11TH OCTOBER, 2013
YOUTH MUSIC PROMOTES PARTNERSHIPS BETWEEN SCHOOLS
AND OTHER MUSIC EDUCATION PROVIDERS
Pioneering new 'Exchanging Notes' music projects support young people at risk
The National Foundation for Youth Music launched a pioneering new initiative today to fund partnerships between schools and other specialist music education providers. Grants of up to £120,000 will be made available for music projects delivered by these new partnerships.
The 'Exchanging Notes' initiative will also include an action research project to evaluate the educational, musical and other outcomes of these new models of partnerships. Over a four year period, they will be followed to examine how the distinctive educational approaches used in school and in out-of-school settings may be combined. The study will then explore the benefits of the combined approach for young people at risk of low attainment, disengagement or educational exclusion.
The decision to launch the action research project follows publication of Youth Music's 'Communities of Music Education' pilot study which highlighted some of the key differences in music education experienced outside and inside the classroom. The study noted that the teaching style used in the out-of-school music projects that were observed, placed an equal focus on personal and social outcomes as well as musical outcomes. The findings also indicated that partnership-working between different settings was a positive and valuable process with practitioners recognising strengths in different methods of delivery.
Youth Music believes that the "Exchanging Notes' module will be an opportunity to explore the benefits of this combined approach for music projects taking place both in and outside of school. It will further encourage the exchange of ideas, practice and understanding of effective music teaching techniques between practitioners working in these different settings.
Matt Griffith says: "There are many great examples of high-quality effective music education practice across in-school and out-of-school settings. No rigorous study over such a long period has ever been done of the benefits of combining these different approaches for young people at risk of low attainment or exclusion, so we hope that this research will stimulate fresh thinking and improve our collective understanding of high-quality music education. Ultimately, we want to give young people the widest possible variety of ways to work with music."
GRANTS OF UP TO £120,000
Youth Music is now seeking applications for grant awards of up to £120,000 from partnerships between schools (or a number of schools working together) and external music organisations. Projects are expected to commence delivery in September 2014 and run for four academic terms until July 2018, with grant awards of up to £30,000 available per year, totalling £120,000 over the four year period. The closing date for receipt of applications is Monday 10th February, 2014.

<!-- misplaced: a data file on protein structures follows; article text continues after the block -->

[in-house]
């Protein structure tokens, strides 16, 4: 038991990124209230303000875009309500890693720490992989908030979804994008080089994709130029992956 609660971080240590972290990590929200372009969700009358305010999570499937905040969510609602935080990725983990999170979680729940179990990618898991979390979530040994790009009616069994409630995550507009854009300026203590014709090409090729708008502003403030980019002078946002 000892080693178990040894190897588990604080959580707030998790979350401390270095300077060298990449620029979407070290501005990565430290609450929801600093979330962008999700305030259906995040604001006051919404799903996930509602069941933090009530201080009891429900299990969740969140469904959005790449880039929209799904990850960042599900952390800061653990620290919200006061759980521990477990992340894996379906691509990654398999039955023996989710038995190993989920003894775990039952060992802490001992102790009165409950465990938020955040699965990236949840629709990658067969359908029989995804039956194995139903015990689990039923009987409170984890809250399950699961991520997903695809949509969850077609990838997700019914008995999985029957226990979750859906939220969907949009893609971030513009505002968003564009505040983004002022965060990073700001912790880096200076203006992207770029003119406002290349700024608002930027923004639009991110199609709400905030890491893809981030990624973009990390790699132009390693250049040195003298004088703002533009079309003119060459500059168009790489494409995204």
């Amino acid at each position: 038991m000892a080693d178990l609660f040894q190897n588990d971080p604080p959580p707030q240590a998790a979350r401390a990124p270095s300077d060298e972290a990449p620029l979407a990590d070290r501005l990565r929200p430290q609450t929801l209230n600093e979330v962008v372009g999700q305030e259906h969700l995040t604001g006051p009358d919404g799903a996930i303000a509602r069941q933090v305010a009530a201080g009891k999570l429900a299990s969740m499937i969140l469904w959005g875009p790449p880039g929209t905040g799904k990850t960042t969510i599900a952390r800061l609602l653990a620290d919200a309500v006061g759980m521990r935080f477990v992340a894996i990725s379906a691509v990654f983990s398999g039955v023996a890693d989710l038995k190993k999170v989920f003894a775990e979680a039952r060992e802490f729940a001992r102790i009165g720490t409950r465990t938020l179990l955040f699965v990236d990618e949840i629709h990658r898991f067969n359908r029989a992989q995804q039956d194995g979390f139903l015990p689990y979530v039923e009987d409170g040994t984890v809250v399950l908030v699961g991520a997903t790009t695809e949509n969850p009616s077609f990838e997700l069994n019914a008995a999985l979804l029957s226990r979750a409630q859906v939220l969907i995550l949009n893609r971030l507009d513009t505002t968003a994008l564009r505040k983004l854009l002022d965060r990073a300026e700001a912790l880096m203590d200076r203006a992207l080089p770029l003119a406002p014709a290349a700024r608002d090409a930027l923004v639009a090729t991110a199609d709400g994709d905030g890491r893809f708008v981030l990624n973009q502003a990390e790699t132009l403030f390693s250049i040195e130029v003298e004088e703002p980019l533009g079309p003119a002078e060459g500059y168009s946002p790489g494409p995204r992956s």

Ten projects will be selected and the delivery of the music education activity will be subject to a large-scale independent evaluation. Each project will take part in a longitudinal action research study over a four year period to evaluate the overall impact of the combined approach in relation to the target group of young people facing challenging circumstances in their lives.
1.About Youth Music
Music-making is life-changing. Every year, Youth Music provides more than 90,000 young people with the opportunity to make music, helping them to overcome the challenges they face in their lives. Our music projects support young people to develop their creative and social skills, make positive contributions to their community and life happy, successful lives.
Our on-going research allows us to identify the ways to engage young people and drive fresh-thinking in music education. We also provide a growing online community for thousands of music education professionals. We know that many young people still need our help.
Youth Music supports projects working across all music genres.
2. The study 'Communities of Music Education: A pilot study' was commissioned by Youth Music and published jointly in 2012 by Youth Music and the Institute of Music Education. The report of the study can be found at http://www.youthmusic.org.uk/what-we-do/our-research/communities-of-music-education.html
3. Youth Music's online network provides a forum for thousands of music professionals and music educators to share ideas, innovations and advice on best practice www.youthmusic.org.uk/network .
4. For further information please contact: